Keeping Sydney sparkling
Every day our teams of street cleaners work hard to keep the City of Sydney's roads, lanes and footpaths clean by sweeping and hosing surfaces using as much recycled storm water as possible.
Our teams also empty garbage bins and ashtrays, collect syringes, pick up items that have been illegally dumped, and they also remove posters, stickers and graffiti.
Watch our time-lapse video
Our speedy street cleaners in action on New Year's Day cleaning up from the night before.
How you can help
You can help keep your neighbourhood clean and safe by reporting the biggest problems – illegally dumped material, bill posters, graffiti, used syringes and abandoned shopping trolleys.
Illegal dumping is a big concern for our community because it is unsightly and potentially dangerous.
Dumped rubbish attracts vermin such as rats and cockroaches.
Pedestrians and cyclists can be put in danger if their path is blocked or if they collide with heavy or sharp objects.
Illegal dumping is also a huge waste of resources on 2 levels. Firstly, many dumped items – like unwanted furniture and whitegoods – can be recycled or reused.
Secondly, illegal dumping is a financial burden on the City and ratepayers, especially considering the City offers a free weekly clean-up service to help prevent illegal dumping of whitegoods, furniture and large appliances.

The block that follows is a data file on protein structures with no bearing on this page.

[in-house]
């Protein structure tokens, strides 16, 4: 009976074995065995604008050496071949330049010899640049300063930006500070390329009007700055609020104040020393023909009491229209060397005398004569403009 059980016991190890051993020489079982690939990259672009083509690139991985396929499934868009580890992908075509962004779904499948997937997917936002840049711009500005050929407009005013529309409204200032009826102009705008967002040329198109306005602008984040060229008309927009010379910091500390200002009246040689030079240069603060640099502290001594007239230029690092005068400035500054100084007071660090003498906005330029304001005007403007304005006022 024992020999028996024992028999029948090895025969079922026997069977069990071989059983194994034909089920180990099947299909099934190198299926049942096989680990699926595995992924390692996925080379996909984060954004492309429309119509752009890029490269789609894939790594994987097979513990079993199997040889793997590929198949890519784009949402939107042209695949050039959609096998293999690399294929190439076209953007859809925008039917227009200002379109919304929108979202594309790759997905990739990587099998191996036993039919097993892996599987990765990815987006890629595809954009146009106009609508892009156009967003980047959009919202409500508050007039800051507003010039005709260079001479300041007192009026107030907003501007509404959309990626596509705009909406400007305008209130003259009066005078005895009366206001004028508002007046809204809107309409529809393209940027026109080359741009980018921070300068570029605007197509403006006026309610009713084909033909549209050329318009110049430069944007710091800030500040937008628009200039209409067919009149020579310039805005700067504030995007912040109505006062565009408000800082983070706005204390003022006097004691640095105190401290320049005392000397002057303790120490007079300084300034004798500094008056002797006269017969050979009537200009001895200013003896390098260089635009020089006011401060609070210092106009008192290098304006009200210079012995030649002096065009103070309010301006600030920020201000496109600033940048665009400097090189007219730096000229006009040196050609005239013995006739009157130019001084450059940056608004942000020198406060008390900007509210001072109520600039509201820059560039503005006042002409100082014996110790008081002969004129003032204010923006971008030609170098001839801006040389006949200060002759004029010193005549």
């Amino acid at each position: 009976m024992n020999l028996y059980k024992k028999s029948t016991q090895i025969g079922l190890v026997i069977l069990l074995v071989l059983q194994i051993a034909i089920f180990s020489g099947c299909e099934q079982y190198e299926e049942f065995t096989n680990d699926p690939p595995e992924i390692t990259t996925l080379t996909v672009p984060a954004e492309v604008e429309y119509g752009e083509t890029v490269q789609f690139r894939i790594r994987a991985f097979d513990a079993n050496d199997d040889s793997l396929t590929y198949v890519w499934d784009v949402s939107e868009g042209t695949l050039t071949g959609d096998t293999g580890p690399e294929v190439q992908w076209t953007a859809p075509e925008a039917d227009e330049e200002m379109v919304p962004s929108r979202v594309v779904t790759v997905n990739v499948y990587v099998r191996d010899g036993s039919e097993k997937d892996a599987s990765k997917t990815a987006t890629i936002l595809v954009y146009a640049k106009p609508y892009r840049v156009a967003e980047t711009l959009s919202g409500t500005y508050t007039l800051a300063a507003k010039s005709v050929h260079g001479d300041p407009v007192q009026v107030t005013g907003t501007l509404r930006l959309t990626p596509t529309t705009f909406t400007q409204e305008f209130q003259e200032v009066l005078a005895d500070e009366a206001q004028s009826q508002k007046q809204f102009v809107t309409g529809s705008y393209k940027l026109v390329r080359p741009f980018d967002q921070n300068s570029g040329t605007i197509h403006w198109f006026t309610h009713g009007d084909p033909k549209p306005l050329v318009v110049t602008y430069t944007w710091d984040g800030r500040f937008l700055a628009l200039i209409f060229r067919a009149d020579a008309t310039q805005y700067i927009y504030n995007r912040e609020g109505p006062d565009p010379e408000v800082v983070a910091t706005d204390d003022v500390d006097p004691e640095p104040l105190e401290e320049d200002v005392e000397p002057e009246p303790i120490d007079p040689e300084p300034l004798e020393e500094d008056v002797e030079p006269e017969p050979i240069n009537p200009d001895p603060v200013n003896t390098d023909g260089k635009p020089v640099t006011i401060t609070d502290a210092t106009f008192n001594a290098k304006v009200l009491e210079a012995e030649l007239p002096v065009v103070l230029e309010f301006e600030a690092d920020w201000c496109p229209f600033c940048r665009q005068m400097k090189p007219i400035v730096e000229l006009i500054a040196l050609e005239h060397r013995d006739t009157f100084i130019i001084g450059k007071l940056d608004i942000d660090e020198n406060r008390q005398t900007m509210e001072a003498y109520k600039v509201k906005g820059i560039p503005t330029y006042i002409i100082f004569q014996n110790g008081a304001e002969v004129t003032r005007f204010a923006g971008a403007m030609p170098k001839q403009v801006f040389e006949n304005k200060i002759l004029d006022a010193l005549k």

You can report illegal dumping by using our online form or calling 02 9265 9333.
Bin your gum
Chewing gum dropped on the ground sticks to the footpath and streets. It doesn't degrade over time and it is very difficult and costly to remove.
As the gum builds up it makes our streets look unsightly.
Please consider others and get rid of your chewing gum thoughtfully by using street bins provided.
Trolleys and syringes
If you spot an abandoned shopping trolley report it to Trolley Tracker. Visit their website (see Links) or call 1800 641 497.
Call the Needle Clean-Up Hotline about used syringes on 1800 633 353.
Worldwide, cigarette butts are the most littered item. The City's street cleaners collect on average about 15,000 cigarette butts each day. That adds up to millions of butts on our streets each year which bring significant environmental, social and economic problems.
Rain carries litter and cigarette butts through storm water pipes directly into Sydney harbour, reducing water quality and harming marine life. Cigarette filters have been found in the stomachs of fish, birds, sea turtles and other marine creatures.
Littered butts leach toxic chemicals like cadmium, lead and arsenic into water and soil as they decompose. They are a choking risk to young children and are also visual pollution. The presence of cigarette butt litter is magnetic – it encourages more littering.
Littering a cigarette butt attracts heavy fines, particularly if the cigarette is lit. Smokers can instead carry a portable ashtray, use wall-mounted ashtrays outside shops and offices and ashtrays on street litter bins.
Most importantly, make sure your cigarette is extinguished before you put it in an ash tray or bin.
Last updated: Friday, 24 May 2013